“It wasn’t what you would call a safe place for old people,” Douglas County Commissioner Walter Kampschroder remembered. “[T]he state health department got to checking and […] they were putting quite a bit of heat on us,” he said. On November 4, 1958, voters narrowly approved the construction of a new county nursing home. Two years later, voters approved the sale of the old home which was purchased by the Medical Arts Center and razed in 1962 for a parking lot.
The Valleyview Care Home opened in April 1961 at 2518 Ridge Court with 51 beds. The county leased the home to private operators and paid a monthly fee for all county partners. In 1975, commissioners were urged to return as the operators of the home since “maintaining […] profit was the prime concern of […] private operators.” The county took charge of the home the remainder of the time it was open.
In 1992, the Valley View board of trustees voted to turn over management to Retirement Management, Inc. when Valley View became too much of a financial drain for the county. RMI then decided to build a new facility to replace Valley View near its Brandon Woods facility near 15th Street and Wakarusa Drive. Valley View officially closed its doors September 1, 1995 effectively ending Douglas County’s 129-year history assisting the sick and elderly.
In 1996, the United Way of Douglas County purchased the building to use as their offices along with the offices of numerous other charities such as the Red Cross, Girl Scouts, Big Brothers Big Sisters and Tenant to Homeowner. The Poor Farm is marked today by a barn and silo on the south side of North 1175 Road, a chicken coop and root cellar.
The Poor Farm Cemetery and Deaths
The Douglas County Poor Farm Cemetery was “situated on the banks of the Wakarusa River in a narrow strip of land between the river and the road”, was supposedly unmarked and used throughout the years as a cow pasture where the land was desecrated by rooting pigs and the tramp of horses and cows. The exact location of the cemetery is unknown and it’s suggested that it no longer exists due to the change in the Wakarusa River’s channel.
The only cemetery records for the poor farm exist in mortuary records from C.W. Smith. It shows only the burials that C.W. Smith Mortuary handled for the poor farm. Known burials in the Poor Farm Cemetery are:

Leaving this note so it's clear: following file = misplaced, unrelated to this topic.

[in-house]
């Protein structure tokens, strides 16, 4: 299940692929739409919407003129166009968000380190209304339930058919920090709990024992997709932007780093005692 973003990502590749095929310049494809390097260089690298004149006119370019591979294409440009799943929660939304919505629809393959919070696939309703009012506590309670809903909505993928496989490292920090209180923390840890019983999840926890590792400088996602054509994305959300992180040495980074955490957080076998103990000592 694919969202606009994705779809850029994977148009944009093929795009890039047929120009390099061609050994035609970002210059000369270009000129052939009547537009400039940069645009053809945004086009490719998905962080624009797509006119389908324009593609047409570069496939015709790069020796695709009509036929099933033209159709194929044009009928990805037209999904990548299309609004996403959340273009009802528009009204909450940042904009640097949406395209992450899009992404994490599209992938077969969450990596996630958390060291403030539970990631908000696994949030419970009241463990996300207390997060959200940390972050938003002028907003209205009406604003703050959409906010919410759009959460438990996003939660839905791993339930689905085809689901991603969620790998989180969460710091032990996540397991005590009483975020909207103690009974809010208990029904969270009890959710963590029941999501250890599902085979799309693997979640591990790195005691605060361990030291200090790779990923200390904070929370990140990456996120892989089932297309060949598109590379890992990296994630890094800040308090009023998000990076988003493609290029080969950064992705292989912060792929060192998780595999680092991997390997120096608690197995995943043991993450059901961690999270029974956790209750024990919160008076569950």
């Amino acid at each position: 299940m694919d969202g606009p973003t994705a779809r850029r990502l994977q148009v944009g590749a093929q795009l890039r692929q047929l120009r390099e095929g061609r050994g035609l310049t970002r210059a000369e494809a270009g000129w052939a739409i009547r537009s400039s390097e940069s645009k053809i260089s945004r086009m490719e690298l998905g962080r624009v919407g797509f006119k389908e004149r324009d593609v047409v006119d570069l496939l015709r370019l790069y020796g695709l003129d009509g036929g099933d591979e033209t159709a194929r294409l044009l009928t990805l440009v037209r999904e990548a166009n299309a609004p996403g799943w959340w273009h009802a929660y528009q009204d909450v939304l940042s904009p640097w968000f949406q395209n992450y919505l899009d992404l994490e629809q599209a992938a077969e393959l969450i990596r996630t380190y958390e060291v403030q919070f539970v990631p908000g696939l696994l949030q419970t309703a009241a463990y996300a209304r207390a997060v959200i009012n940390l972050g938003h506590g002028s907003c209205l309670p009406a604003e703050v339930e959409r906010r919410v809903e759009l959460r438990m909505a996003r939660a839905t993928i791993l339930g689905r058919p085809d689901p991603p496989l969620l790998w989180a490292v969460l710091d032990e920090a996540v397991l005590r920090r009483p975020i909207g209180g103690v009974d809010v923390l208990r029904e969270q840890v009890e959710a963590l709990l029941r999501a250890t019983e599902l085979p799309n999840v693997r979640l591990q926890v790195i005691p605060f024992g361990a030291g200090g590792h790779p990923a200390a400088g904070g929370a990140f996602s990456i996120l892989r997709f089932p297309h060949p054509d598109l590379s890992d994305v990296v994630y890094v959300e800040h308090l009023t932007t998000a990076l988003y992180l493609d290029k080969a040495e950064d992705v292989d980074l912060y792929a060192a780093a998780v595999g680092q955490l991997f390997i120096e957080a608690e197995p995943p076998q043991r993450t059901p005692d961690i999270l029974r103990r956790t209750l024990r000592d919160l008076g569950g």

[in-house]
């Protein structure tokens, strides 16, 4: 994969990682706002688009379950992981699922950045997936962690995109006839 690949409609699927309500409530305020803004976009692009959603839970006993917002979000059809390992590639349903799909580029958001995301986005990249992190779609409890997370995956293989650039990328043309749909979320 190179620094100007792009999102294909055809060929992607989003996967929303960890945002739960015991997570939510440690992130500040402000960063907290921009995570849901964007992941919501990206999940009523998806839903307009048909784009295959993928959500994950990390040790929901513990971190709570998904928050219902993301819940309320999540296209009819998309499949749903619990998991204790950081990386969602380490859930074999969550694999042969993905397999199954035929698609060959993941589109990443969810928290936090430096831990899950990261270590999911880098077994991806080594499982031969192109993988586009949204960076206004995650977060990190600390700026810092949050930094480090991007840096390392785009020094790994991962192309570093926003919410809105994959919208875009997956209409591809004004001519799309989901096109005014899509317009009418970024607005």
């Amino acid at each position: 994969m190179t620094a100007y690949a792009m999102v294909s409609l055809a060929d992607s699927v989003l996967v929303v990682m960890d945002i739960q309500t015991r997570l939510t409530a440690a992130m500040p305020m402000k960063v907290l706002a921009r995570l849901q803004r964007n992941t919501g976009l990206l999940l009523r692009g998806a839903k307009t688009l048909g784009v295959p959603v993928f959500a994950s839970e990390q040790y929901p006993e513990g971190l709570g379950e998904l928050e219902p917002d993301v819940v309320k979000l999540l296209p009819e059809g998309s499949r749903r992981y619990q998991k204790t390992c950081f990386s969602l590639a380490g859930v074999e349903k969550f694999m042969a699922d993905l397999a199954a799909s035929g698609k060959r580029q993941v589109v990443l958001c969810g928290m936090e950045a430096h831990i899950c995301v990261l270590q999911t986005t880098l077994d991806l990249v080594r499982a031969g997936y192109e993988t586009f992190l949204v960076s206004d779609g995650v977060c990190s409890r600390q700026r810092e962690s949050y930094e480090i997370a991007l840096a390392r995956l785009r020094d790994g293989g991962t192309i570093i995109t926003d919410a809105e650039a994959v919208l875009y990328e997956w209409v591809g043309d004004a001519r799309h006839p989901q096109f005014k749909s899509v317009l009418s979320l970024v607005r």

Joseph Franklin, buried Dec. 16, 1893, aged 64
Infant Furgason, buried Jan. 4, 1891, no age given
Child Hattan, buried Apr. 28, 1893, no age given
Infant Edwards, buried Nov. 25, 1901, stillborn
Minnie Anderson, buried Jan. 19, 1894, no age given
Daniel Barkley, buried Jan. 23, 1895, no age given
Mrs. Lowe, buried Oct. 21, 1891, no age given
Carrie Low(s), buried January 1893
Unknown Sukey, buried Feb. 11, 1891
Unknown Jackson, buried July 3, 1892
Child of Carder, buried Apr. 22, 1893
Ora Wright, buried May 10, 1892
Eight people died in the Poor Farm fire of April 13, 1944. Listed are those who died in the fire, their age, residence and location of burial:
Mrs. Albert Bebout, 86, Lawrence, buried in Oak Hill Cemetery, Lawrence
Mrs. Ida Clark, 80, Lecompton, buried in Maple Grove Cemetery, Lecompton
Miss Elizabeth Whitelaw, 76, Topeka, buried in Oak Hill Cemetery, Lawrence
Peter Luzius, 83, Lawrence, buried in Oak Hill Cemetery, Lawrence
Fred W. Plateman, 88, Big Springs, possibly buried in Stull Cemetery, Stull
William St. Clair, 88, Big Springs, Maple Grove Cemetery, Lecompton
Isaac Tabor, 71, Lawrence, burial currently unknown
Lafayette Tabor, 82, Lawrence, buried in Beulah Cemetery, Colby
Blog post courtesy of Brian Hall. Brian has a summer interpreter position with the Lecompton Historical Society, funded by the Douglas County Heritage Office and by Freedom’s Frontier National Heritage Area. Brian Hall has lived in Lawrence, Baldwin City, and now Topeka. He works for Topeka Public Schools, is a writer and amateur historian.